Can fire sensors in satellites help track wildfires?

17-08-2021 |   |  By Sam Brown

A project to develop fire detecting sensors in planes and satellites has been awarded $1.5 million. What challenges do wildfires present, what will the project aim to achieve, and are there earthly alternatives to sending sensors into space?

What challenges do wildfires present?

There is no doubt that wildfires can cause significant amounts of damage socially, economically, and environmentally. A wildfire that spreads out of control can devastate entire ecosystems by burning down habitats and killing any life that cannot escape. Furthermore, many homes are built either at the boundaries or in forests, making them just as vulnerable to burning down.

Some wildfires start from a natural process with dry kindling, a hot day, and a random event such as a meteor impact or lighting strike. However, most wildfires are a result of human activity, whether it be intentional or accidental. Intentional wildfires are defined as started when someone lights a fire and allows it to continue (i.e. arson). In contrast, unintentional fires can happen by using fireworks, unattended campfires, broken glass that behaves like a magnifying glass or even leaving combustible materials around.

However, to assume that all wildfires are destructive is false; wildfires can benefit the environment. The burning of a forest removes large older trees and vegetation and improves the nutritional quality of the underlying soil resulting from the leftover ash. From there, new species of trees and vegetation can grow to create a new rejuvenated environment. Some trees have lifecycles that rely on forest fires to spread their seeds and grow new plants.

Despite this, wildfires are generally destructive, costing billions in damages, ending lives needlessly, and creating ecological disasters. Stopping a small flame is easy. However, once a fire has taken hold, it is nearly impossible to stop. For each minute that fire continues to burn, it becomes increasingly more challenging to tackle, and this is why many forests employ firewatchers whose job is to look out for such fires.

Researchers granted $1.5m for a fire-spotting system

Recently, researchers from the University of California (Berkley) have been awarded $1.5m to develop sensor systems that may one day be mounted into satellites in orbit to detect wildfires while they are still manageable. One of the project leaders, Carl Pennypacker, has spent several years trying to obtain funding to develop a space-based fire sensor without success. However, the funding for the project will see sensors mounted into planes to determine their effects which may lead to their installation into satellites.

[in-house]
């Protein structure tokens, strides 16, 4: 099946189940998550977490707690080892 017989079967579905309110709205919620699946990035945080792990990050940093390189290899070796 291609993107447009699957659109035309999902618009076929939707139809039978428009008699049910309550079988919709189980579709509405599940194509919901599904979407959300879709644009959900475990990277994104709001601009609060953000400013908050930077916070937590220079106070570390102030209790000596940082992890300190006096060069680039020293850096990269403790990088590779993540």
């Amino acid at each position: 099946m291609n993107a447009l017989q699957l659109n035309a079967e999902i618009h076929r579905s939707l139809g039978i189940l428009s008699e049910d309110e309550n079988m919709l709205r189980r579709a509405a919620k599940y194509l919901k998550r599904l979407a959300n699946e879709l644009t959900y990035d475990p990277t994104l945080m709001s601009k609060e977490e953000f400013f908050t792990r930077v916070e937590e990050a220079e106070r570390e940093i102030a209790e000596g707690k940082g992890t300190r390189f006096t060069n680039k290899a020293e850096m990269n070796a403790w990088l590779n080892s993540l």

The project will also combine fire sensors with imaging technology and artificial intelligence to try and detect smoke rising in the sky. Furthermore, integration comes with artificial intelligence combined with weather data, including wind speed, direction, temperature, and pressure. Technology integration will enable future systems to predict where wildfires are likely to start and help develop how best to fight such fires.

If the project proves to be successful, the same systems will be deployed in satellites in orbit. The use of a geosynchronous orbit would position a satellite so that it can properly focus on a small area without needing to make adjustments. It's estimated that such a satellite could detect a fire just a few meters across, and such a fire could be instantly put out using traditional water-dropping planes.

Are there earthly alternatives to sensors?

One alternative solution could be the implementation of fire detects through vulnerable forests. Generally speaking, wildfires affect areas that experience hot and dry weather, meaning that sensor deployments could be focused on areas closer to the equator (however, wildfires can occur in latitudes as high as the UK and Russia). The use of fire-detecting IoT sensors in remote forests would not be able to use cellular networks and would have to use satellite technologies such as StarLink.

One non-tech method for preventing wildfires, ironically, is to have controlled wildfires. The practice of burning large amounts of land has been done by humans for thousands of years and is an excellent way to prevent uncontrolled fires. Simply put, a few people decide which area of land needs to be torched, they create fire barriers between the land and its surroundings, then they burn the land. This removes dead trees, debris, and anything else that may eventually cause a wildfire.

By Sam Brown

Related articles